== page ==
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The mental load of motherhood is about to get so much worse

Tonight I'm crying for myself and all the other mothers who just found out school is closed. All the moms who are making frantic phone calls right now, trying to rearrange their lives while people tell them to "relax."

The mental load of motherhood is about to get so much worse

When I told my spouse our child's school would be closed this week and for the foreseeable future, I had tears in my eyes.

"Relax, babe. Just relax," he told me.

I love this man. I married him. I had a child with him. I love him so much. But those four words highlight how far apart we are sometimes. I cannot possibly relax right now.

He feels like nothing is going to change for him and I feel like my world is falling apart.

He's going to go to work tomorrow and I will stay home, because I always do. He's right when he says our family has an incredible privilege that most don't: I work from home for a company that was founded by two mothers with parents and flexible work in mind. As Motherly's Senior News Editor, I'm deep enough in the statistics each day to know he's right—this company is my saving grace in this situation. Most working mothers don't have what I have. My bosses have my back.

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But that doesn't mean this isn't going to be hard in a way that my partner can't understand.

Tonight I'm crying for myself and all the other mothers who just found out school is closed. All the moms who are making frantic phone calls right now, trying to rearrange their lives while people tell them to "relax."

Yes, some dads are going to stay home from work this week, or watch the kids over their laptop screen while working from home. But significantly more mothers will. The research shows that when kids are out of school moms are 10 times more likely than fathers to have to take the day off and stay home.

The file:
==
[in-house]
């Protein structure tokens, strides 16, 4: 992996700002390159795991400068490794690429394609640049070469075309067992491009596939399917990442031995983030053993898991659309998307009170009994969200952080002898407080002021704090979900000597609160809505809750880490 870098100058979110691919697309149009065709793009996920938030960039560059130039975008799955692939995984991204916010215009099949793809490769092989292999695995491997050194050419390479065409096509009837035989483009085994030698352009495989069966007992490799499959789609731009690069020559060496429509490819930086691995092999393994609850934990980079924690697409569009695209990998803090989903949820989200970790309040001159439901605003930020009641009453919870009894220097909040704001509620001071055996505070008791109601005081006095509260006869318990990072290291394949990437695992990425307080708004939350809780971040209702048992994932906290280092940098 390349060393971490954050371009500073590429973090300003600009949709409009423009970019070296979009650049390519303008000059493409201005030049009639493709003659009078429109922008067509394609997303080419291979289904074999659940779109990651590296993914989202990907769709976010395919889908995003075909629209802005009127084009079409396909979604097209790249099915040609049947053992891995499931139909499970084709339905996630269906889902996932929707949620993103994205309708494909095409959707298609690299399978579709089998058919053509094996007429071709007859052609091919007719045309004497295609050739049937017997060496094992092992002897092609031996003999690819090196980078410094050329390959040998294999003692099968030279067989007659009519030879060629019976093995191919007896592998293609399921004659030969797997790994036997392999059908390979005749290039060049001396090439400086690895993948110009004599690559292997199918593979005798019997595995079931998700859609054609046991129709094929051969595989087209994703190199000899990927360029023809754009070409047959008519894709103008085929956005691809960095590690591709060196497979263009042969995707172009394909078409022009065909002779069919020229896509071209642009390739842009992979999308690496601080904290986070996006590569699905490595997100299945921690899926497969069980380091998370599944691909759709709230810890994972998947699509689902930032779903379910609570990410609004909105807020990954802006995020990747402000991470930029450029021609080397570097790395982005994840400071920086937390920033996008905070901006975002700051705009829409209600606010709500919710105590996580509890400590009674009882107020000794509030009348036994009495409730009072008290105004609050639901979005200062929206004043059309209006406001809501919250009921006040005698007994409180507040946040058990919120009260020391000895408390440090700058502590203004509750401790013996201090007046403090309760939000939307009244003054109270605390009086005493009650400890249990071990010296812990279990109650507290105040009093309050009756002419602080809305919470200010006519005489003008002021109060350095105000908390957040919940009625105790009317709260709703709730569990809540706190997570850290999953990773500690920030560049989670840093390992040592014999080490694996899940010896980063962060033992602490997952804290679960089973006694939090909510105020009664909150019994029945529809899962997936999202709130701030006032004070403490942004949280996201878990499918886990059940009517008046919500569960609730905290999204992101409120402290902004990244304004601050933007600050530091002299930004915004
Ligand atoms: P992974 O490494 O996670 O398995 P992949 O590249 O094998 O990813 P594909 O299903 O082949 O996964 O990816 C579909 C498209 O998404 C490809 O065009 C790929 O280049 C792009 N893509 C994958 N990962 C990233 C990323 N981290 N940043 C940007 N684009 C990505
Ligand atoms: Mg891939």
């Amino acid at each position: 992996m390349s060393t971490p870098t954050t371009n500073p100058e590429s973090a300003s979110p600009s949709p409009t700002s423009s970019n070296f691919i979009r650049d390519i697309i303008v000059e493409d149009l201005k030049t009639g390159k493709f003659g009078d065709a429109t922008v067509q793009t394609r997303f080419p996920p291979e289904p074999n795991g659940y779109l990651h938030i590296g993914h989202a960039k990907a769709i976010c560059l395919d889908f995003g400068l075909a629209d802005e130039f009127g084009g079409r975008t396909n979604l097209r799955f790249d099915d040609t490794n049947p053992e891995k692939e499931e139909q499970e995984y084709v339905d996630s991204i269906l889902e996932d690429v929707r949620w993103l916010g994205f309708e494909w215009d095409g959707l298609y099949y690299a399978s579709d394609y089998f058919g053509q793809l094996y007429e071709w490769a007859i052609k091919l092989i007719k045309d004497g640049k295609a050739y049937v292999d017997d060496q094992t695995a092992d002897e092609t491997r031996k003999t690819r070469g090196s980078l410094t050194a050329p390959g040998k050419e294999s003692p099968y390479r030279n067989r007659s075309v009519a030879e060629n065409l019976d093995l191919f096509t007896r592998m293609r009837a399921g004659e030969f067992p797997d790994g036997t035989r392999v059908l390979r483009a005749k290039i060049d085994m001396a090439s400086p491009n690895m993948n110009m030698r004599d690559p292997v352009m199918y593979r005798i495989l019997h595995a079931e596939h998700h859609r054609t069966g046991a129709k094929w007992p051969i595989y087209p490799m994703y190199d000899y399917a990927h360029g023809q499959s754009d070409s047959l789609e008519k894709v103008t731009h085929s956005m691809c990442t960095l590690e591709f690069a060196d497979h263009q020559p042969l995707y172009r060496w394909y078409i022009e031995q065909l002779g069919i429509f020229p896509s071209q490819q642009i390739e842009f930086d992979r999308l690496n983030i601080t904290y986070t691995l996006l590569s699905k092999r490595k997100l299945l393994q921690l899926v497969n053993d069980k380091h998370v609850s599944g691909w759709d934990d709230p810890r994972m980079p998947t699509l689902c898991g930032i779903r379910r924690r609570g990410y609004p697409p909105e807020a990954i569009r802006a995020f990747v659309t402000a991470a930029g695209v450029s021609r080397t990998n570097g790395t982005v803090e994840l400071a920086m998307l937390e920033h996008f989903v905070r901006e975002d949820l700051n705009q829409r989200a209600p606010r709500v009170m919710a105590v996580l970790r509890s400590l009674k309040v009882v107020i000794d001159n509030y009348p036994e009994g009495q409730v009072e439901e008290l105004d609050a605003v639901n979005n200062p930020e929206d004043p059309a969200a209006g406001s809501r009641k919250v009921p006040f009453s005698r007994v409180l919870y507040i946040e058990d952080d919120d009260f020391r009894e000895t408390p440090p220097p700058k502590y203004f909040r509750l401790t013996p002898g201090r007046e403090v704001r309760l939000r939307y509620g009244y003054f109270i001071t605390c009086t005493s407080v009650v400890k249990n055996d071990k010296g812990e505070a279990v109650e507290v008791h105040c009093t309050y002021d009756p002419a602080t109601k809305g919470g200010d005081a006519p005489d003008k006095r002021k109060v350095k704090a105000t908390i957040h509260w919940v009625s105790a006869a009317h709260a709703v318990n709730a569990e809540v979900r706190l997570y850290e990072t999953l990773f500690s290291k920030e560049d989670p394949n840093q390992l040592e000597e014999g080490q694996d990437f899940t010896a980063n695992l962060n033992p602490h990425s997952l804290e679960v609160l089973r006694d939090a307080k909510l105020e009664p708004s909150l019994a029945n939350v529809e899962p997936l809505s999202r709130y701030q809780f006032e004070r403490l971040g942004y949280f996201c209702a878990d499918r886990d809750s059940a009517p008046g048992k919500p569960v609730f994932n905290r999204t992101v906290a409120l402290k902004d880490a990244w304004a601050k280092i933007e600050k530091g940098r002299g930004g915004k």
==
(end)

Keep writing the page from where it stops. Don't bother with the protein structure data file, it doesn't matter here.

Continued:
Before anyone mentions #notalldads, let me say that I applaud and value today's dads for stepping up in ways the generations before them did not and that I recognize how much today's fathers want to be equal parents. But I don't believe that means they can see how hard this is going to be for us moms—we're going to carry the load here and our loads are already so heavy.

Modern dads who believe in the idea of gender equality and see so much potential in their wives and daughters and female colleagues can also hinder progress toward gender equality because they enjoy a place of privilege at the expense of the women and girls in their lives. That kind of thing is uncomfortable to recognize and easy to ignore.

This is hard, but it is the right choice.

My text messages, inboxes and social feeds are filling up with strong words from local mothers who cannot believe our schools will be closed this week. We found out just before 5 o'clock on a Sunday evening that schools and day cares would be closed on Monday and most people were not prepared to rearrange their lives literally overnight.

Still, I do not begrudge health officials for making this choice. This was the right choice to flatten the curve of the coronavirus. We've got to engage in social distancing, and schools and day cares are basically mass gatherings. Officials are trying to keep us safe, but in doing so they've highlighted just how vulnerable we are.

As Motherly's Senior News Editor I write this so often it should be tattooed on my forehead, but 85% of mothers don't feel society supports or understands them. They told us so during Motherly's second annual State of Motherhood survey, the only statistically accurate survey of millennial moms.

Moms told us they're not supported and the pandemic is proving it.

When schools closed and my husband said "relax, babe," fellow moms are saying things like "I can't breathe right now," or "I'm having a panic attack."

There are mothers who need to go to work this week. If they don't, they could be evicted or they won't have food for their families. And now they have no one to watch their children. Some children will probably end up staying home alone this week, others may end up in situations that are the opposite of "social distancing" and end up packed into unlicensed day cares in a neighbor's basement.

This is why 2020 has to be the #yearofthemother, and why Motherly wants to share the stories of all mothers.

About 325 words ago I said that many modern dads are blind to the barriers preventing true gender equality because their privilege allows them to ignore it. Before that I mentioned how privileged I am to have the position I do here at Motherly, a company that is pioneering flexible work for parents.